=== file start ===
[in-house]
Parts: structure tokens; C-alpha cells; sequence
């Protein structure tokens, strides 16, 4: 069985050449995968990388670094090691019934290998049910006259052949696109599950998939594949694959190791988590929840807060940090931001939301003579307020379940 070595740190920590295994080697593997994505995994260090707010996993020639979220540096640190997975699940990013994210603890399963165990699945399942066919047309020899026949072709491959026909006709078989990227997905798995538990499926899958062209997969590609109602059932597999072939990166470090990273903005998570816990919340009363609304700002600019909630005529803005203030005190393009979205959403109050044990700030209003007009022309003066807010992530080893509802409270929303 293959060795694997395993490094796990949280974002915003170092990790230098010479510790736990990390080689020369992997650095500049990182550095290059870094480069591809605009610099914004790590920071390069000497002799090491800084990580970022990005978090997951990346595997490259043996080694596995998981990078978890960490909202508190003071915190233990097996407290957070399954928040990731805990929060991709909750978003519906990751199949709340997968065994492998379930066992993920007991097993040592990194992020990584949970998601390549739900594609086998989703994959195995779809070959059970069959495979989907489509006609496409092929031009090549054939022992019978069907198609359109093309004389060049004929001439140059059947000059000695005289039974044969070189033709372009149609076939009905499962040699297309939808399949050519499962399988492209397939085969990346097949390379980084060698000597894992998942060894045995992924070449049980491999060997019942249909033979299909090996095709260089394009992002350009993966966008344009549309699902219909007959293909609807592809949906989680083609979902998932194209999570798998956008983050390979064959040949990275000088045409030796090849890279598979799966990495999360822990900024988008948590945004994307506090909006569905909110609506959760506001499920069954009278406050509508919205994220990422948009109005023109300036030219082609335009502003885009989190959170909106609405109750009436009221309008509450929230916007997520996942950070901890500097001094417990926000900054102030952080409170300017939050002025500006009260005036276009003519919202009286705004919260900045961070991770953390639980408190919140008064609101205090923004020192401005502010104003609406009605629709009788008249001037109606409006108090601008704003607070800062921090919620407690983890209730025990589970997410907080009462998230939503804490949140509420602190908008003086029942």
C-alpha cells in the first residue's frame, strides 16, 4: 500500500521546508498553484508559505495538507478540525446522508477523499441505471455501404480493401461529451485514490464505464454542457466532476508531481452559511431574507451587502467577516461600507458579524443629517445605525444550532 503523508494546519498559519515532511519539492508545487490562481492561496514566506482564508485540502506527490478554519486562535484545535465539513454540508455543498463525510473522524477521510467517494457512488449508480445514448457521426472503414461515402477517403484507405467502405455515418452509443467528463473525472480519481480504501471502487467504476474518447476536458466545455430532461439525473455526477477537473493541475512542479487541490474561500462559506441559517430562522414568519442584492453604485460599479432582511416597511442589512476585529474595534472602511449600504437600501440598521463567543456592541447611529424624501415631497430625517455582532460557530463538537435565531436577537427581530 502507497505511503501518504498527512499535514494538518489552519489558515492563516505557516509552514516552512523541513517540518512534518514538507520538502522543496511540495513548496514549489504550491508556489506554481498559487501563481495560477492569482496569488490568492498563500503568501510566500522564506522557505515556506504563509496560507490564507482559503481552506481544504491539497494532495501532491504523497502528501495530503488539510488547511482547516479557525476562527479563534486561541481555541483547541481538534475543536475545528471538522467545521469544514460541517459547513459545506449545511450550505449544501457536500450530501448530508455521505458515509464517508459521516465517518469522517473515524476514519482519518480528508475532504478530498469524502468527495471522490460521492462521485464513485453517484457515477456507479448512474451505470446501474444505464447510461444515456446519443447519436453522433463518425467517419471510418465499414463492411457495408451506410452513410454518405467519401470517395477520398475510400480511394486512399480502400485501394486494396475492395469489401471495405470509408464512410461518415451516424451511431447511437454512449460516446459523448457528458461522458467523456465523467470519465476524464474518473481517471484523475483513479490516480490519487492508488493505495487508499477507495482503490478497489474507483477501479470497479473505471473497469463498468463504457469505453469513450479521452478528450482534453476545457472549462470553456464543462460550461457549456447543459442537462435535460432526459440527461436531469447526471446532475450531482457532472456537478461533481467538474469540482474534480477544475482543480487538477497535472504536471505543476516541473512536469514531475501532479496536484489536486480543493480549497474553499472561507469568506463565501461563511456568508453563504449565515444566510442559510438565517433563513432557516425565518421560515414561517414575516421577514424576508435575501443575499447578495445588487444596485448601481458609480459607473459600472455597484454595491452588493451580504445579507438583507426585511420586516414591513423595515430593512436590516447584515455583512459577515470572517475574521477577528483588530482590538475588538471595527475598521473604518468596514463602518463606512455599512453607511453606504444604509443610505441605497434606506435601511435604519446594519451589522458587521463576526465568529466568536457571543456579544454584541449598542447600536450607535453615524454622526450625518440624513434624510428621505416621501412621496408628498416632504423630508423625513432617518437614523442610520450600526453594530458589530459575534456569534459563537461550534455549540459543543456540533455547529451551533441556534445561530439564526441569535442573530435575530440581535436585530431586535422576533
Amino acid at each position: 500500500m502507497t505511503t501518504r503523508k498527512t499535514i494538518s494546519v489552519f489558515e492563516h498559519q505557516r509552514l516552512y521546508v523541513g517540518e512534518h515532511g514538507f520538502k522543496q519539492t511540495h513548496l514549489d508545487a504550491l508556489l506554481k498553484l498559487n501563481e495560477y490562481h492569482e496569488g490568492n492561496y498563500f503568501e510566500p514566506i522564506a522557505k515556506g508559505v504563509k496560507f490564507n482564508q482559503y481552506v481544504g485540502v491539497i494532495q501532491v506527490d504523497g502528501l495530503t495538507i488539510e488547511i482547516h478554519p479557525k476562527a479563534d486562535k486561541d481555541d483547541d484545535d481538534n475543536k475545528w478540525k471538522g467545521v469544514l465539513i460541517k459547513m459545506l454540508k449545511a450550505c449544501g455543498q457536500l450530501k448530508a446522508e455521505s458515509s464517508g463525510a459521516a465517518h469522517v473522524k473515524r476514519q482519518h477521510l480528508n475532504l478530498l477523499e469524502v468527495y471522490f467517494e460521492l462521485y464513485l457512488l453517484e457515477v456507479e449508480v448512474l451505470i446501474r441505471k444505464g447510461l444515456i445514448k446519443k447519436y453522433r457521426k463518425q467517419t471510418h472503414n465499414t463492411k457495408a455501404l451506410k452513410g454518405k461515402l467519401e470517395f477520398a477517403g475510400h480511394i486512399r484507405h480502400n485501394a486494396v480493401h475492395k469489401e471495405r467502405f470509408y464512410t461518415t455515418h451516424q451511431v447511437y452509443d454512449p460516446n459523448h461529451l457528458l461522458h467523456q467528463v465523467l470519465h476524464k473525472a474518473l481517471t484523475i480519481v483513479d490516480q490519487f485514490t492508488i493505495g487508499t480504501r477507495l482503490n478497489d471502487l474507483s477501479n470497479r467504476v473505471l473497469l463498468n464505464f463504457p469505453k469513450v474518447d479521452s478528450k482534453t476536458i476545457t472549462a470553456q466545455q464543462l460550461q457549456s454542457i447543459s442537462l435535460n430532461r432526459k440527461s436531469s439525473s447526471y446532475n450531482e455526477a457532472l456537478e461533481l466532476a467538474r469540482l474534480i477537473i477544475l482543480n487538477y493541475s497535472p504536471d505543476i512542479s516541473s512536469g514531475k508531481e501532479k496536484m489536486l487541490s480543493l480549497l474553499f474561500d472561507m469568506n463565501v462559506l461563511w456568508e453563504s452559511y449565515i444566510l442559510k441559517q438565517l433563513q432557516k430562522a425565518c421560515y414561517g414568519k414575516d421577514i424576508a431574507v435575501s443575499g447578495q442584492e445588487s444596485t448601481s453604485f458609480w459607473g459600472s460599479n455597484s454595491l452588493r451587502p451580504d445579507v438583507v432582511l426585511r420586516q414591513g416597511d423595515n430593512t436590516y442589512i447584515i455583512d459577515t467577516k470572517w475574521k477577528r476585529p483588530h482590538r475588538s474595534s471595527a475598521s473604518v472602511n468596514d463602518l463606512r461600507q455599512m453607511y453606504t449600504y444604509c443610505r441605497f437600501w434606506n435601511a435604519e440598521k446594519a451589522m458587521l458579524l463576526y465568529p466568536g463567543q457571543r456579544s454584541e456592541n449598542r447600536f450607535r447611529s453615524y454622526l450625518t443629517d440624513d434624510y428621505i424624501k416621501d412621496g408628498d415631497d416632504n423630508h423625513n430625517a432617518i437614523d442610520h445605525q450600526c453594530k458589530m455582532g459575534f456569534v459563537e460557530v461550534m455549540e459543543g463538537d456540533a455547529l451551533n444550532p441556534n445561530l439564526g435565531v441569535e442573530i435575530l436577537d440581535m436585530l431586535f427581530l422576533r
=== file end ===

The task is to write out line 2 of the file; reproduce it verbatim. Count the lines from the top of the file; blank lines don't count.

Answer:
Parts: structure tokens; C-alpha cells; sequence